Ben and Rebecca

chinesebox72dpiBen Sheredos and Rebecca Hardesty gave us a real treat last night.

In a brilliant double act, which one audience member aptly described as ‘thrilling,’ they presented a subtle, self-reflexive consideration of the problem of interdisciplinarity in Science Studies.

He is a recent graduate of UCSD’s program in philosophy and cognitive science currently doing a postdoc with a group of biologists studying circadian rhythms. She is a PhD candidate in our Communication Department, with a background in formal epistemology, currently embedded in a neuroscience lab.

Ben kicked off the proceedings with a ‘talk within a talk,’ outlining the lengthy discussion and review process by which circadian rhythm scientists decide how to represent biological clocks in their diagrams. He then turned the analytical lens on himself, describing the exasperating peer review process he is currently suffering through as he tries to get a paper on the diagrams published in a history and philosophy of science journal.

Rebecca’s presentation followed a similar structure. First she narrated the ironic tale of how her scientists have developed a mouse model of Down’s Syndrome that they insist is the ‘gold standard’ for studying the condition. In defiance of this verdict, however, they do not use it in their own research because it is expensive, aggressive, short-lived, non-procreative, and doesn’t mimic the cognitive impairments found in humans. Pulling the camera back, she then mused on why the various audiences for her talks refuse to recognize her work as truly interdisciplinary between philosophy and science studies.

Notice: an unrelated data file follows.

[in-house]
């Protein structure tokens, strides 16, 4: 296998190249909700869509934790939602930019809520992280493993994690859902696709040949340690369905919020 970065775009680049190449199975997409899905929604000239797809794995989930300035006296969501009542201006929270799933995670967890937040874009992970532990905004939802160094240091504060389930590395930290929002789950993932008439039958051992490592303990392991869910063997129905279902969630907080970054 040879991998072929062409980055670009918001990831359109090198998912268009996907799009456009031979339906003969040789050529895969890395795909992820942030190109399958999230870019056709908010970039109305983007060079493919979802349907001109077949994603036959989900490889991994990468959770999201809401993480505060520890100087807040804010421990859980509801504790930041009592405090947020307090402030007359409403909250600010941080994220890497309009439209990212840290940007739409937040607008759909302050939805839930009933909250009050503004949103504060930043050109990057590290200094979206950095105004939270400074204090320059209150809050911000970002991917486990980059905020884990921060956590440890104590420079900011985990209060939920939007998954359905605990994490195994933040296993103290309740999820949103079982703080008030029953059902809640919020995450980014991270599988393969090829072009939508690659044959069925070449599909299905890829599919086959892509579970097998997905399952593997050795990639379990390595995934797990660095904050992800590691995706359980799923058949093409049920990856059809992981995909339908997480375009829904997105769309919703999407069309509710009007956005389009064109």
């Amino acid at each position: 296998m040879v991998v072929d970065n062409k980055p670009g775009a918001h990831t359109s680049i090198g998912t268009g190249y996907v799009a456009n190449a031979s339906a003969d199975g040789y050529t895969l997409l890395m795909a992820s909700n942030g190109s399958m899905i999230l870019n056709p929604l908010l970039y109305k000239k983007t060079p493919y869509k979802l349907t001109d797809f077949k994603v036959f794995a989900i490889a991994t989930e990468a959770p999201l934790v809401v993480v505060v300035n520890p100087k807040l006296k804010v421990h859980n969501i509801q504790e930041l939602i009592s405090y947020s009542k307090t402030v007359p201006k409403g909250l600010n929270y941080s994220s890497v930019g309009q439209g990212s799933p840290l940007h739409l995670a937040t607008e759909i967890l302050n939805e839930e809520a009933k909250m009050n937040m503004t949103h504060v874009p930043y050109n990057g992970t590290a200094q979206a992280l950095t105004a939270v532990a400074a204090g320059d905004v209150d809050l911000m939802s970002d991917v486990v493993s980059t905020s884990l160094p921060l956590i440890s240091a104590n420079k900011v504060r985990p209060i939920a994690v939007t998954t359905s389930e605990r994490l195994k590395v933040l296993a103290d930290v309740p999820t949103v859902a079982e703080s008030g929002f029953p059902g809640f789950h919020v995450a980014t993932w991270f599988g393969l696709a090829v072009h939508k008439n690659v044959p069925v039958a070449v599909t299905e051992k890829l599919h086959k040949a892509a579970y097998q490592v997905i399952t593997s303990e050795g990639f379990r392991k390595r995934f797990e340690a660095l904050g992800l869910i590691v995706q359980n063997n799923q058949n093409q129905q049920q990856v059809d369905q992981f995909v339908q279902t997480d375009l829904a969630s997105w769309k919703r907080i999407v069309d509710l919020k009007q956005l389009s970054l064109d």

The whole thing was as satisfying and ingenious as a Chinese Box, with drawers full of treasures and hidden compartments springing open at a touch.

In the Q&A, Lilly Irani sketched all the different players and constituencies that Ben and Rebecca had mentioned, and asked whether ‘interdisciplinary’ was really the right term. ‘What do you actually do when you’re with the scientists?’ she asked Rebecca. The answer was totally unexpected. Rebecca is one of the few native English speakers in the lab, and, in her capacity as a ‘comm person’ she serves as sort of translator. She will tell the Anglophone scientists what one of their English-as-a-second-language colleagues said, sometimes having to use phonetic approximations for unfamiliar technical terms, which in turn get translated into scientific English. ‘Worthy of another whole book,’ Lilly opined.

Rebecca’s answer to Lilly’s question lay so far outside any notion of ‘communicating across fields’ that it made a nonsense of the whole arid concept. It was so jarringly human that it had the effect of replacing the notion of interdisciplinarity with something warm-blooded and alive, something about aligning with one another’s needs and interests, making ourselves useful, and promoting dialog at all levels and registers.

Complex, candid, and subtle, this colloquium session was a true lesson in communication.

Martine Lappe and SfN


Martine Lappe’s fascinating metascientific talk on the epigenetic effects of maternal care inspired me to seek out the scientific treatment of the topic at the Society for Neuroscience Annual Meeting, a massive shindig in which 30,000 brain researchers descend upon the Convention Center for four days of rattling off terms like adenohypophysis and mesencephalic without stammering. Anyway, I went to the keynote talk by Yasmin Hurd, and she had one slide illustrating the bifurcated possible outcomes of epigenetic effects — “Pathology” (a silhouette that looked a bit like Trump) — and “Resilience” — a photograph of Hillary — eliciting a huge spontaneous cheer from the audience of hundreds of neuroscientists.